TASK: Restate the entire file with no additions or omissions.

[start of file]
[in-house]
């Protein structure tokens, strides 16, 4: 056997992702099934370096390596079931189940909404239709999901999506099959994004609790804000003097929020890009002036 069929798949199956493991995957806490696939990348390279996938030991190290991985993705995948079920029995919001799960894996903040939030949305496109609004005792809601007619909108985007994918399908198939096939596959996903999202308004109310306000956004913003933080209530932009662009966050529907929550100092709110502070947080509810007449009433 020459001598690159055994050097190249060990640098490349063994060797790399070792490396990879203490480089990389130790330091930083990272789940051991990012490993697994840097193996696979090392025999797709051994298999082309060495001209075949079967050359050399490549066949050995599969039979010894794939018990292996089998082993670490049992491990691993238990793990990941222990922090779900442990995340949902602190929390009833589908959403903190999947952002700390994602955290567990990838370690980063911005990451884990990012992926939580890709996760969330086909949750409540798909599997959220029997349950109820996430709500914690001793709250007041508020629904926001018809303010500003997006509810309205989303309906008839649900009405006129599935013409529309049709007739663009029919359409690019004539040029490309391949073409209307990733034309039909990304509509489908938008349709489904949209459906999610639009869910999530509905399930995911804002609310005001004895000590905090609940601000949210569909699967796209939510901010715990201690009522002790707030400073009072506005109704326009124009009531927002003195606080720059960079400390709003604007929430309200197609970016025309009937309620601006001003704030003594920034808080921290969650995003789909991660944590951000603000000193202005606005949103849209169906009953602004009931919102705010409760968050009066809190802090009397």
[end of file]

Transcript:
[in-house]
């Protein structure tokens, strides 16, 4: 056997992702099934370096390596079931189940909404239709999901999506099959994004609790804000003097929020890009002036 069929798949199956493991995957806490696939990348390279996938030991190290991985993705995948079920029995919001799960894996903040939030949305496109609004005792809601007619909108985007994918399908198939096939596959996903999202308004109310306000956004913003933080209530932009662009966050529907929550100092709110502070947080509810007449009433 020459001598690159055994050097190249060990640098490349063994060797790399070792490396990879203490480089990389130790330091930083990272789940051991990012490993697994840097193996696979090392025999797709051994298999082309060495001209075949079967050359050399490549066949050995599969039979010894794939018990292996089998082993670490049992491990691993238990793990990941222990922090779900442990995340949902602190929390009833589908959403903190999947952002700390994602955290567990990838370690980063911005990451884990990012992926939580890709996760969330086909949750409540798909599997959220029997349950109820996430709500914690001793709250007041508020629904926001018809303010500003997006509810309205989303309906008839649900009405006129599935013409529309049709007739663009029919359409690019004539040029490309391949073409209307990733034309039909990304509509489908938008349709489904949209459906999610639009869910999530509905399930995911804002609310005001004895000590905090609940601000949210569909699967796209939510901010715990201690009522002790707030400073009072506005109704326009124009009531927002003195606080720059960079400390709003604007929430309200197609970016025309009937309620601006001003704030003594920034808080921290969650995003789909991660944590951000603000000193202005606005949103849209169906009953602004009931919102705010409760968050009066809190802090009397």